Consider your audience. Before deciding on what content you need for your newsletter printing, take a moment to define your audience; gather demographics, and decide what topics will interest them. For instance, an audience of mostly middle-aged women probably won’t be interested in a detailed article explaining a product. Instead, choose a topic that will connect with them–specifically on a personal view.
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Choose your topic. Include a variety of topics and sections that will make your newsletter more interesting to a variety of audience. Just as a newspaper contains different sections, your newsletter should incorporate similar sections such as a response section, letters to the editor, industry news, and featured articles. Include tips or customer reviews within boxes to break up the layout .
Ask questions. Keep all information accurate. Use the six questions to give your newsletter a versatility: who, what, when, where, why and how. The best articles incorporate all six of these questions and answers, if applicable. This may require some research such as interviewing, but it is worth it if you want to make an effective newsletter with your audience’s opinions expressed.
Research your topic. Writing subjectively can severely harm your credibility. Without proper research, you risk presenting incorrect or inaccurate information, which may offend or confuse your audience. Provide information such as statistics, expert opinions, and quotes to prove the validity of your research. Make sure to give the source (e.g.
magazine, website, book) credit where credit is due. If you are writing a newsletter on behalf of a company or organization, you should attend important meetings to stay informed about news or updates that are relevant to your audience. For example, customers might be interested in a new product feature, while donors to a non-profit organization probably want to know how successful your latest campaign was .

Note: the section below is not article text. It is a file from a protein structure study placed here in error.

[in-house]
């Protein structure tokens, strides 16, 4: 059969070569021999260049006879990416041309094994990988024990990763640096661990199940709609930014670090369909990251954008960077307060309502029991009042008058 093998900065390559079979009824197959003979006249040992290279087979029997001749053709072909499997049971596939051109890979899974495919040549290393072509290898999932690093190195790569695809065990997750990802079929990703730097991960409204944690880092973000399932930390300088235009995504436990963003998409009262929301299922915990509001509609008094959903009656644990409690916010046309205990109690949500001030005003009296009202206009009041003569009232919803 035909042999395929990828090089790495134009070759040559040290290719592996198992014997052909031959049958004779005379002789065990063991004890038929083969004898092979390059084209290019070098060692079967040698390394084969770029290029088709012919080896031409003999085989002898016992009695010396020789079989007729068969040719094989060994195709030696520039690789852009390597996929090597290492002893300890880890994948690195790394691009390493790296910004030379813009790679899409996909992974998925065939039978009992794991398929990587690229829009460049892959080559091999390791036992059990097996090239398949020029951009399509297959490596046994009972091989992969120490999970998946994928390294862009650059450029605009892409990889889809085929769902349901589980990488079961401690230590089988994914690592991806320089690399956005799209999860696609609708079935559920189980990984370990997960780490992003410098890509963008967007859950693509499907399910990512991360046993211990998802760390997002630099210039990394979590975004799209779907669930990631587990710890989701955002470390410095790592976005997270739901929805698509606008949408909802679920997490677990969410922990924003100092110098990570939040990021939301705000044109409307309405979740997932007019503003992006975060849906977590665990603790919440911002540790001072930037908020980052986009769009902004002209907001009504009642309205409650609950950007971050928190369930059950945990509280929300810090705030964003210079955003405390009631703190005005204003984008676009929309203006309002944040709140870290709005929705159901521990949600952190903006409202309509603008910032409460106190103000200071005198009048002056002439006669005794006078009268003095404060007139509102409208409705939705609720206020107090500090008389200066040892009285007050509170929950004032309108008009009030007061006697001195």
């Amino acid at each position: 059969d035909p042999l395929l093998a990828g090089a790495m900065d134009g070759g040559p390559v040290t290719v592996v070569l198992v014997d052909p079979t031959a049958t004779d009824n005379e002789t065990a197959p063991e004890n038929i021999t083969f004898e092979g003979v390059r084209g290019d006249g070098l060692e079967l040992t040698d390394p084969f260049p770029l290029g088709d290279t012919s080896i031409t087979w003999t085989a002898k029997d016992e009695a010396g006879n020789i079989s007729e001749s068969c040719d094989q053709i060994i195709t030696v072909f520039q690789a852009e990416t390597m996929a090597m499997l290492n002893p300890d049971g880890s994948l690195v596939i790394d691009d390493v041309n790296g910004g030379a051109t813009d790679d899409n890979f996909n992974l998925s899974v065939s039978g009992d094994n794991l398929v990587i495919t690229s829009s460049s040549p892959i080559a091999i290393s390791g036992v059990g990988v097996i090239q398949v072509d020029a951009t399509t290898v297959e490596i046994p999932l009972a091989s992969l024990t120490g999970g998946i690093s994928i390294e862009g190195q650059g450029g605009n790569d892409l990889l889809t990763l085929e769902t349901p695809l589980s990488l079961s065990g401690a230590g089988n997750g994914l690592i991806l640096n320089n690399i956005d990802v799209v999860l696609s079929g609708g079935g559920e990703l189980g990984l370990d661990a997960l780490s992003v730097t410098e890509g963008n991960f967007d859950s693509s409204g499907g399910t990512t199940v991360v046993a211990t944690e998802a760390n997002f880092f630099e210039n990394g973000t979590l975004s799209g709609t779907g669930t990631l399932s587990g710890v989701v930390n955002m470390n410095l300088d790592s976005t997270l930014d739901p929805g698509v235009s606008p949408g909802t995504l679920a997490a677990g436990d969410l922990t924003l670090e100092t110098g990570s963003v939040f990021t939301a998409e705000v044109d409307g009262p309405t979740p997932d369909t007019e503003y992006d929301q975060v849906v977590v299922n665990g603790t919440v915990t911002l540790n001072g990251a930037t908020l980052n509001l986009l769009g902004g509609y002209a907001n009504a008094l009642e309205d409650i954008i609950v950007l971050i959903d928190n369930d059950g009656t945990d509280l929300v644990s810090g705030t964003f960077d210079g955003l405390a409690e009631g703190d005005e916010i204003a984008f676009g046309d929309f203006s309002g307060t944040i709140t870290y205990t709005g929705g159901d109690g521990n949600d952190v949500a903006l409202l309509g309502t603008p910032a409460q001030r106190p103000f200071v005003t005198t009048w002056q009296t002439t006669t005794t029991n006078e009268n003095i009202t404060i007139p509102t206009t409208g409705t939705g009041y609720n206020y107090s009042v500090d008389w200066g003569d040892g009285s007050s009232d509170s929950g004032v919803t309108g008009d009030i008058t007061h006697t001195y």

Make it understandable. Use concise and comprehensible vocabulary to ensure readability. Avoid verbose language. For instance, rather than using an adverb/verb combo, use a verb that denotes the same meaning.
Use interesting headlines . Write dynamic headlines by using action verbs that evokes curiosity. Without an interesting headline, readers may skim over your articles, because they find it uninteresting. Headlines are one of the keys to creating loyal readers, since a well-written headline means a well-read article means a well-read newsletter. Also, if any of your articles are more than a few paragraphs long, use subheadings to break up the text.
Proofread. After writing your articles, proofread for typos and then edit all articles for consistency of tone and voice. Never leave proofreading to your spell and grammar check tools. They are great for preliminary editing but poor substitutes for manual editing. Have someone else look over your newsletter for typos, since you can easily skip over them after staring at the text too long. And don’t forget that you can’t edit enough.
Once you’ve thought you edited enough, go over it one more time. Even just a few typos will annoy readers enough for them to disregard you as a professional.
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